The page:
Siemens creates innovative IT platform for BAE's Eurofighter Typhoon

By Nell Walker
BAE Systems, creator of the worlds most advanced swing role combat aircraft, has partnered with Siemens to create a suite of IT services supporting the...

BAE Systems, creator of the world’s most advanced swing role combat aircraft, has partnered with Siemens to create a suite of IT services supporting the Eurofighter Typhoon.


The Eurofighter Typhoon can achieve supersonic speeds, able to travel the distance between London and Birmingham in six minutes. It has been used for air policing and peace support, and Siemens’s control system includes a bespoke machine tool collision avoidance software programme as well as operational and safety benefits.

Chris Dowson is the Product Specialist of Machine Tool Modernisation at Siemens UK & Ireland, and explained the background to the new control system solution:

“Following a long-standing service relationship with the maintenance team at BAE Systems, we assisted in the appraisal process of the legacy control system used in the spray booth for the Eurofighter Typhoon. We concluded that it was becoming increasingly obsolete which could, in the future, potentially present issues around safety, operational efficiencies and resourcing.

“In particular, we focussed upon the ‘man movers’ – a set of moving platforms controlled by a CNC controller which are used to support the skilled personnel hand spraying the aircraft’s exterior.  BAE Systems wished to identify if there was a solution to minimise any potential for the platforms to inadvertently strike the aircraft during the spraying process. The sprayers are encased in full breathing equipment which impairs visibility and reduces their ability to successfully intervene if the platforms move too close to the aircraft. Any interruption part way through a spray, for example if the platform came into contact with the aircraft’s exterior, would mean the surface would have to be rubbed down again and re-prepared for spraying. In addition, through our discussions we were also able to develop and propose additional enhancements to both the diagnostic and overall process supervision aspects.”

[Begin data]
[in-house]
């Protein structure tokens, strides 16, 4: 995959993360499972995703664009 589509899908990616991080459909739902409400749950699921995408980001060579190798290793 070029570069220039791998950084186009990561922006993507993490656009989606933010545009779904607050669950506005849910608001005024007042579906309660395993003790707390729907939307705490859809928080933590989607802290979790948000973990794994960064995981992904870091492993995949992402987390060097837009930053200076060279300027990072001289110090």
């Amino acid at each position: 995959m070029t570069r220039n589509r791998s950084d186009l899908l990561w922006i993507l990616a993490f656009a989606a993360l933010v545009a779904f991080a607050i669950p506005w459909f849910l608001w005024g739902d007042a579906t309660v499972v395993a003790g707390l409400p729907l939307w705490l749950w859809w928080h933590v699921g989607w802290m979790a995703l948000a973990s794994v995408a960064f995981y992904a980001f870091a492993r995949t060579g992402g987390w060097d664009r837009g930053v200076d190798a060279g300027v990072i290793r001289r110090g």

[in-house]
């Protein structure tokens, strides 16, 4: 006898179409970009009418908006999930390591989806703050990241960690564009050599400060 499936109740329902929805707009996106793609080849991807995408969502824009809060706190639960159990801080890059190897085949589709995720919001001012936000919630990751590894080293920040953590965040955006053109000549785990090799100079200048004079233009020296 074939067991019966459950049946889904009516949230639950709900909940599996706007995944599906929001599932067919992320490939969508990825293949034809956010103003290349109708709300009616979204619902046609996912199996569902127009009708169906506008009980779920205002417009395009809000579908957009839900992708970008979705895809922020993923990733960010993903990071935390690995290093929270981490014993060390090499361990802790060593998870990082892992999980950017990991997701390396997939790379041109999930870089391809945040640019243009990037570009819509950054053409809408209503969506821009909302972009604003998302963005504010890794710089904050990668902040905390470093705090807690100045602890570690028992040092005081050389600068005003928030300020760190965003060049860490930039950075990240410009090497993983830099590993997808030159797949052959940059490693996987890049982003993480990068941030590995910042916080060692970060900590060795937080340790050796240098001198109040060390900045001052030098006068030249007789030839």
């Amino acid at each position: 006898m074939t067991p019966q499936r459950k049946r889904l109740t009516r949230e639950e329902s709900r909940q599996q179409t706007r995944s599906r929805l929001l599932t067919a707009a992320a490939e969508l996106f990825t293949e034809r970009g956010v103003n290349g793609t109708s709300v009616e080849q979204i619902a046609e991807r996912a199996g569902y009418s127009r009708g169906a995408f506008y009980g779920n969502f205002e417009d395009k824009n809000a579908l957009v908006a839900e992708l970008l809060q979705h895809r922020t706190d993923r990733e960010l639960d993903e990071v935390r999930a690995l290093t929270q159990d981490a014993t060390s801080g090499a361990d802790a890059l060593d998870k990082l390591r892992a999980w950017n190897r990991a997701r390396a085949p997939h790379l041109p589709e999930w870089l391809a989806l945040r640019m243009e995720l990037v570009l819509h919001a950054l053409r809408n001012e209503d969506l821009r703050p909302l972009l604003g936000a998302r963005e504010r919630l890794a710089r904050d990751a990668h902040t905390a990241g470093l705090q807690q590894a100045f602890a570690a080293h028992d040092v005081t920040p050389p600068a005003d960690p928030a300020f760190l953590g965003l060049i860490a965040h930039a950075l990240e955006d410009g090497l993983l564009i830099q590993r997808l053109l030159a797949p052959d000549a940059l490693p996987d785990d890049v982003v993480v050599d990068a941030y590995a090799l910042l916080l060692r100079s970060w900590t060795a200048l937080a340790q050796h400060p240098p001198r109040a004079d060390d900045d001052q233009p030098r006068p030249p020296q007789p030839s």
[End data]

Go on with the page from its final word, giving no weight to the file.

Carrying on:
Ian Hopkins, Facilities Engineering Manager of BAE Systems, summerised the system’s benefits:

“The new system within the spraying facility provides us with increased capability, flexibility and reliability. One key benefit for us, especially the operators, is the addition of the anti-collision system, this allows the operator to get closer to the aircraft without being concerned they will bump it; they can therefore concentrate on the job in hand.     Furthermore, the system can be easily reprogrammed for use with different aircraft which gives us flexible operational options going forward.”


Follow @ManufacturingGL and @NellWalkerMG 


Featured Articles

How technology has improved Health & Safety in manufacturing

Johann Cilliers, Group Marketing Director at Welding Alloys, explains how technology has improved Health & Safety in the manufacturing industry

Nick Dinges, Replique CTO, explores additive manufacturing

Replique’s CTO Nick Dinges shares his knowledge on 3D printing, how localised production can help supply chains & what the manufacturing sector wants

Hanwha to spend US$2.5bn on US solar manufacturing

South Korean chemical manufacturer Hanwha will spend US$2.5bn on US solar manufacturing at Georgia plant, in a new renewable energy push

Hexagon invests in Divergent Technologies digital factories

Digital Factory

India’s smart manufacturing electric vehicle future

Smart Manufacturing

Manufacturing a legacy of safety, sustainability, and skill

Procurement & Supply Chain